7 Things You'll Need to Pack Before You Hunt the Yeti

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Scientists say that the Yeti is just a legend—but that hasn’t stopped adventurous cryptozoologists from jetting off to the Himalayan Mountain region in search of the beast, which has been described as a gigantic humanoid covered in shaggy fur. If you’re looking to join them, here’s some equipment you will need to stash in your rucksack before booking a plane ticket to Asia.


The Yeti is reportedly unafraid of weapons, but a torch will keep him at bay. (Plus, many people believe the creature to be peaceful, so you want to avoid hurting him unless proven otherwise.) It’s also handy to have an additional light source on hand during an outdoor expedition—especially one that keeps you warm while hiking the snowy peaks bordering Nepal, India, and Tibet.


The Sherpa people say that the Yeti will only show itself to those who believe in its existence. If you’re still on the fence (or simply want to capture it lumbering unaware through its natural habitat), bring along a camera trap—a remotely activated camera that’s activated by infrared sensor when it detects body heat or movement. Scientists hide them in remote areas to obtain videos and pictures of rare species. Simply leave the camera trap outside, wait a few days (or even weeks), and review the footage. If you spot a muscular, 6-foot-tall creature covered in dark grey or reddish-brown hair, congratulations! You’ve spotted the Yeti—or discovered a new bear species.


The Nepalese believe that Yetis eat yaks or sheep, so the creature might be lured to your campsite if you leave out some meat. And since you’ll be burning plenty of calories while trekking through the snow, make sure to pack hearty nonperishables like energy bars, trail mix, dried fruit, nuts, and cheese. And don’t forget sports drinks, which will replenish your energy levels with minerals and electrolytes.


Throughout the decades, several explorers claim to have spotted mysterious sets of footprints that appeared to have been made by an ape-like creature. If you encounter any tracks in the snow, whip out a measuring tape and record their size. If they’re anywhere between 12 and 14 inches long, they could be the Yeti’s.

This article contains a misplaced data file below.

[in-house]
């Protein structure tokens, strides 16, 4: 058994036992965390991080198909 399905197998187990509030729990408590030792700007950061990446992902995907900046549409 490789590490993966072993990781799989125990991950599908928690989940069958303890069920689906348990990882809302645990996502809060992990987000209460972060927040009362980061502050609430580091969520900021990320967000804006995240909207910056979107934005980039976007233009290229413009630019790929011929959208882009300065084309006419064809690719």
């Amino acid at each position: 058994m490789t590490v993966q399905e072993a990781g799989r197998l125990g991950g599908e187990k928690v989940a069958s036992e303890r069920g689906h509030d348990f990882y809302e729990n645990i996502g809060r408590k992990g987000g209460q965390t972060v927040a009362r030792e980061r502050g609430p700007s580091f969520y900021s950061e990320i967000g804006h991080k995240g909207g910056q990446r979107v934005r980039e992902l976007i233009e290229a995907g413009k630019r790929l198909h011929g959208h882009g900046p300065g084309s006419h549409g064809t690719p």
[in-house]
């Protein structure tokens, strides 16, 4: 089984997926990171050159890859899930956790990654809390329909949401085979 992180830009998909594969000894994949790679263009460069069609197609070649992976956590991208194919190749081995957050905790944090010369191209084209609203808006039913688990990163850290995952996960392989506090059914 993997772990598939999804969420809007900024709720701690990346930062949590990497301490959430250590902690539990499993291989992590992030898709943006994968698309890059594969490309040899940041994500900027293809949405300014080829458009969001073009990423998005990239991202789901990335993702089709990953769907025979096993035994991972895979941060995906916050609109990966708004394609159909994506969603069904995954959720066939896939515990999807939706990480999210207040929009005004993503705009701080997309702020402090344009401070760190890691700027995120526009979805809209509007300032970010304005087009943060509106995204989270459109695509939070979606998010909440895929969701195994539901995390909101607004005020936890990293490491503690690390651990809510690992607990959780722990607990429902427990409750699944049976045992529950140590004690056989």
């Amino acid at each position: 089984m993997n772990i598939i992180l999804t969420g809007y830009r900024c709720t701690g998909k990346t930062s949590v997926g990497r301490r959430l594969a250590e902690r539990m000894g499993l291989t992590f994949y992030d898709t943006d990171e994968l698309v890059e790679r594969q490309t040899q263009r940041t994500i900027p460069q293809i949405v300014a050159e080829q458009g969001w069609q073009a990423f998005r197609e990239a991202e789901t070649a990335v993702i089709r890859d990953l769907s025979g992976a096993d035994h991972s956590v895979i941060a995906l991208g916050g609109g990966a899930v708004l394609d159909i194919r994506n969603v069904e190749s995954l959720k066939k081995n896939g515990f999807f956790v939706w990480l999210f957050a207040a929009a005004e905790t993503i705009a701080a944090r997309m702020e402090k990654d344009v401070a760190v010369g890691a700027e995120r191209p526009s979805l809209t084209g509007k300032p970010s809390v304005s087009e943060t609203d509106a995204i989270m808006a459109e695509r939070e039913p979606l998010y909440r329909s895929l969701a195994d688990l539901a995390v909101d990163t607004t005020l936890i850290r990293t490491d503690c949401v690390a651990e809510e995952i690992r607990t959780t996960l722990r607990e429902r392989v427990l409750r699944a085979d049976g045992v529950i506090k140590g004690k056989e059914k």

Many people believe that the Yeti spends time in mountain caves. If you’re going to engage in an impromptu spelunking adventure, be sure to stay safe by packing a helmet with a headlamp, along with other forms of protection.


According to Nepalese folklore, the Yeti is nocturnal, which means you’re not going to spot him sitting top of a mountain, basking in a sunbeam mid-day. Your best bet is to camp out and search for him at night. Pack a mountaineering tent (also known as a"4-season tent") to shield you from altitude chill, as well as a zero-degree down sleeping bag, as temperatures can dip well below zero after dark.


The rules may be slightly different today, but during the late 1950s, American diplomats in Kathmandu took rumors about the Yeti seriously enough to issue official regulations for its capture. (They were likely also looking to make easy money off hunters.) If you wanted to pursue the mythical beast, you had to pay the Nepalese government $77 for a permit. You were also prohibited from killing any Yetis (although exceptions were made for instances of self defense). Photographs were fine, but all images—and captured ape-men—had to be handed over to Nepali officials. Finally, you were not allowed to alert the media about your discovery. So before you go off searching for the Yeti, make sure to check in with national government figures to see if you need to buy a license or fill out any permission-granting paperwork.

Join the search for the Yeti with host Josh Gates on Expedition Unknown: Hunt for the Yeti, tonight at 9/8c only on Travel Channel.